• Materials that, when a home is eventually demolished, will not add toxic materials to the landfill
  • Materials that require minimal maintenance and use of chemical finishes and/or cleaning products

To get the most benefit from green materials and products, your green home has to be constructed properly and carefully by crafts and tradesmen who know how to construct or renovate a green home for maximum benefit. Not all construction workers have the knowledge or skill to build like this or meet the special standards needed.

Using clean, renewable and sustainable sources of energy can offer substantial benefits. This energy can be purchased from the electric grid or created using design and technology right at your own home.

Solar Energy

With green homes, solar energy can be harnessed in many ways to save you money and minimize the carbon-based energy required to operate a home and its systems. One simple way is to locate the house with the largest glass area facing south. This captures the sun’s heat in the winter.

Photovoltaic panels, which are cheaper and more efficient than ever before, can also be used to generate electricity for use in the home and to feed surplus power back into the grid, for which power companies pay or credit you.

Finally, solar hot water panels produce hot water for domestic use, as well as to help heat the home.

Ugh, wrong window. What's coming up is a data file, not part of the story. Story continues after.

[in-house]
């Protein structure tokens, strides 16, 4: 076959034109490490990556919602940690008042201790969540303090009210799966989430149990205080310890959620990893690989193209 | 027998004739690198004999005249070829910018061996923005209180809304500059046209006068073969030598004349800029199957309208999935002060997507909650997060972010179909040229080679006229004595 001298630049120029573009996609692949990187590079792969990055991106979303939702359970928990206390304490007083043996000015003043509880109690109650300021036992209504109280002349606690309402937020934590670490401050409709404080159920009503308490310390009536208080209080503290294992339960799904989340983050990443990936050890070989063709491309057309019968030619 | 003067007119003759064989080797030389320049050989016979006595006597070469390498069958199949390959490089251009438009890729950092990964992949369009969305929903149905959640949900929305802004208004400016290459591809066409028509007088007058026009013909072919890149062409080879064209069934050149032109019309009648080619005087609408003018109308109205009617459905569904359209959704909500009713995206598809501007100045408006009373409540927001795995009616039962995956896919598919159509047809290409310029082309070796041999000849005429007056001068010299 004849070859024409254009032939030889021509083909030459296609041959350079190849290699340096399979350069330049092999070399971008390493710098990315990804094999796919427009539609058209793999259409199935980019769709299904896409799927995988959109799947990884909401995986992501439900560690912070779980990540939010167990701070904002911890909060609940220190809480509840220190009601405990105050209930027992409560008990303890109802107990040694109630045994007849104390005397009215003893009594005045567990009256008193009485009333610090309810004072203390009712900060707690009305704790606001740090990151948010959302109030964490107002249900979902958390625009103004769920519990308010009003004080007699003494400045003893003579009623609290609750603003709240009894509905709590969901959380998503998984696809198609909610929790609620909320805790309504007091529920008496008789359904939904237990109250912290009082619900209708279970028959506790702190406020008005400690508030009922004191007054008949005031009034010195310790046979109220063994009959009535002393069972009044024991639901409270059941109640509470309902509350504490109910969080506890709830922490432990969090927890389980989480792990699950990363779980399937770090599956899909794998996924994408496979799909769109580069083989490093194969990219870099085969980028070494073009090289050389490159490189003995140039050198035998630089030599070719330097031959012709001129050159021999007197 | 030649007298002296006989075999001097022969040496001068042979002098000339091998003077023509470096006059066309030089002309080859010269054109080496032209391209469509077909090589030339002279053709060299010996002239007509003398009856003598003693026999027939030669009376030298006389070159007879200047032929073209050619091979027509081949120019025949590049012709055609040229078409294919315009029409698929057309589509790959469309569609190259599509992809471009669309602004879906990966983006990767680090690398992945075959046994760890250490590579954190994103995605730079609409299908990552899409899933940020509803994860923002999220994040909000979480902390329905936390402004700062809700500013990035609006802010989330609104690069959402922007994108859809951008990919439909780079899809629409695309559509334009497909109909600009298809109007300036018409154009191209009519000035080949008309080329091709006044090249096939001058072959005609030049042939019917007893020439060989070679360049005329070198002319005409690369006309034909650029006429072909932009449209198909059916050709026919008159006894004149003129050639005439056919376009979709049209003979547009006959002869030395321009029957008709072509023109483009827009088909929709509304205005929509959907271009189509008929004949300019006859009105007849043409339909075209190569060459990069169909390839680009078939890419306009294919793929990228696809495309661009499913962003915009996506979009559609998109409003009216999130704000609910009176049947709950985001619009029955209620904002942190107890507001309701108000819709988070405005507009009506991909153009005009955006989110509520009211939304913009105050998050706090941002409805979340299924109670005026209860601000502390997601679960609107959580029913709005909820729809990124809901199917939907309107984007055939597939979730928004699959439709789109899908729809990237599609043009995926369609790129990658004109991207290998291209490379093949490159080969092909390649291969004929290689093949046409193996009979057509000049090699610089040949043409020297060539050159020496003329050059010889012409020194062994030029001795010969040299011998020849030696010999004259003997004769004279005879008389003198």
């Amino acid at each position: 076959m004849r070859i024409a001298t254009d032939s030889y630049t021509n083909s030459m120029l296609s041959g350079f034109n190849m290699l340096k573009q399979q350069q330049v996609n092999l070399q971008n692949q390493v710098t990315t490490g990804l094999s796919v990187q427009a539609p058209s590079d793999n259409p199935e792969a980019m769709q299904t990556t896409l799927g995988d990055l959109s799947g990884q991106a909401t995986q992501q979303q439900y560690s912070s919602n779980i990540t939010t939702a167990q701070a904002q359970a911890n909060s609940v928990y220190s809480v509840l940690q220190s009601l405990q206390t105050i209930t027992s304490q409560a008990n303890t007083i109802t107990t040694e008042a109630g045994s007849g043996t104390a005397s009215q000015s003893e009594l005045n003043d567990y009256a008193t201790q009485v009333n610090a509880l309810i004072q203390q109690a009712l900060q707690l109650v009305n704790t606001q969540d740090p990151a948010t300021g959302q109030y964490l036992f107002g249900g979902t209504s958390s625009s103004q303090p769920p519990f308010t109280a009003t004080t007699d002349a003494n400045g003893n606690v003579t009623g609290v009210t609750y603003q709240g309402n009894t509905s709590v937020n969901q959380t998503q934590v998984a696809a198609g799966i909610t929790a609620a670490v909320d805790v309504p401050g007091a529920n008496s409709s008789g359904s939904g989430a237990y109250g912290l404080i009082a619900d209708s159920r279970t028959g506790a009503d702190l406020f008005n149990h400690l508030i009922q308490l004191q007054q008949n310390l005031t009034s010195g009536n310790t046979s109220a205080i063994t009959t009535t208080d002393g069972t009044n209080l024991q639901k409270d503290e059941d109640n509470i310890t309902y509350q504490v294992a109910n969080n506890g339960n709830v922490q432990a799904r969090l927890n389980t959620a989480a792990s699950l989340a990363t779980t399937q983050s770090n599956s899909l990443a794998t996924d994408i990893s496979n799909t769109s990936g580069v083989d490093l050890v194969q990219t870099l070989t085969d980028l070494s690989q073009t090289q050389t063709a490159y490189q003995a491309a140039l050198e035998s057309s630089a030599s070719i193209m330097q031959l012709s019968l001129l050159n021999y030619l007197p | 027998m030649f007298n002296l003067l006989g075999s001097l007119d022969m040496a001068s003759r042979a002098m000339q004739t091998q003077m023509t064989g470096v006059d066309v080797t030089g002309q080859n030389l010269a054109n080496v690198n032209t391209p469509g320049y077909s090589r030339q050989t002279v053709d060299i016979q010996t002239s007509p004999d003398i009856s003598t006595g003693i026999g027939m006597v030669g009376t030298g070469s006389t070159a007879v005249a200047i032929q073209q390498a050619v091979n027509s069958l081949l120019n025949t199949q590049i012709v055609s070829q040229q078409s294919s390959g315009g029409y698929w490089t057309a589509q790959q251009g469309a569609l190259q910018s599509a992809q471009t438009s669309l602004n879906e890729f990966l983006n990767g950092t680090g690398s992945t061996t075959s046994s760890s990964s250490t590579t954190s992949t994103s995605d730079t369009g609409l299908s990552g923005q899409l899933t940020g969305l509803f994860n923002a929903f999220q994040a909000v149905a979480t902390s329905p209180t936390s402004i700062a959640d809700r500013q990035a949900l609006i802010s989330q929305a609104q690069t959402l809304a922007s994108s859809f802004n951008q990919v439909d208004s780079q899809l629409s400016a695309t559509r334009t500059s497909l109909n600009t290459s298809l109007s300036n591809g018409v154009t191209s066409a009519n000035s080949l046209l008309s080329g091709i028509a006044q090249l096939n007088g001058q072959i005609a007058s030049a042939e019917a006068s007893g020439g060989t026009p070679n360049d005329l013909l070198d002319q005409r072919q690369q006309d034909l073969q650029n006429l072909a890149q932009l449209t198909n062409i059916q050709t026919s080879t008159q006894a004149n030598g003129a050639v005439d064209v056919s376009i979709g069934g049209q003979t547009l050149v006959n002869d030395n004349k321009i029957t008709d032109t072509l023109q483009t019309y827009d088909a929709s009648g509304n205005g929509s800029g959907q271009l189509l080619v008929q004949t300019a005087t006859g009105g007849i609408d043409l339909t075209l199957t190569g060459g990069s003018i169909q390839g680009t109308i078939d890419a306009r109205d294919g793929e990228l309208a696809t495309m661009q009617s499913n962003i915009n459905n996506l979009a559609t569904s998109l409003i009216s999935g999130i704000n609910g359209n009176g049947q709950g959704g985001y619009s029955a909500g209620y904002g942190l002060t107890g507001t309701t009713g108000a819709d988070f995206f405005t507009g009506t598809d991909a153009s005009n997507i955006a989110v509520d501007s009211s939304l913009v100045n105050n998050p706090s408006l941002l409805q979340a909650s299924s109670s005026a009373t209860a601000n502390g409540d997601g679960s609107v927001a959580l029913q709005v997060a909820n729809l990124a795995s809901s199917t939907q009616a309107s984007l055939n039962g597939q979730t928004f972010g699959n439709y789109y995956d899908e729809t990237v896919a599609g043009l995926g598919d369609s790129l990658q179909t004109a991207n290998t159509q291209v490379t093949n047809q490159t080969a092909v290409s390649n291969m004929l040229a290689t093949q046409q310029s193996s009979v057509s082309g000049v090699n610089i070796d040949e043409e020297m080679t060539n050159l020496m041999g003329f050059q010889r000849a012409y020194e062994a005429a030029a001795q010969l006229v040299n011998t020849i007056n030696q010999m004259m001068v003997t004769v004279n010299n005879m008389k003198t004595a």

Heat Pumps

Heat pump heating/cooling systems are used most often these days for green homes. These systems extract heat from the air or the ground to heat the home in the winter and dump heat into the air or ground in the summer. These are highly efficient electric systems with low operating costs.


Wind energy is by far the largest source of sustainable energy in the US. In our area, wind energy can sometimes be generated on site or purchased from the power company.

Water Conservation

Low-flow plumbing fixtures represent a great starting point for water conservation, but there are many other options. For example, your home could include a gray water system, which recaptures water from all uses (other than toilets) for re-use in an irrigation system. Other options include collecting and storing rainwater for uses such as bathing and washing clothes and using modern hygienic composting toilets, which eliminate the need for fresh water to process human waste.

Other Green Home Considerations

Some aspects of making your home green are not as obvious as others. Here are some of the other factors that can contribute to making your home even greener.

A basic and important consideration for building a green home is its size. Larger homes require more energy to heat and cool. They also require more energy and material to build and maintain.

If you don’t already have a parcel of land to build on, these are some things you may want to consider. Proximity to work, services, and schools reduces the energy used and pollution generated for everyday traveling. Smaller lots reduce the amount of energy needed to maintain the property, including pollution caused by lawn mowers and snow blowers, as well as the use of water, fertilizers, and pesticides to maintain a large lawn.

Visit our project photo gallery to see and learn more about past green homes that BPC has built or renovated.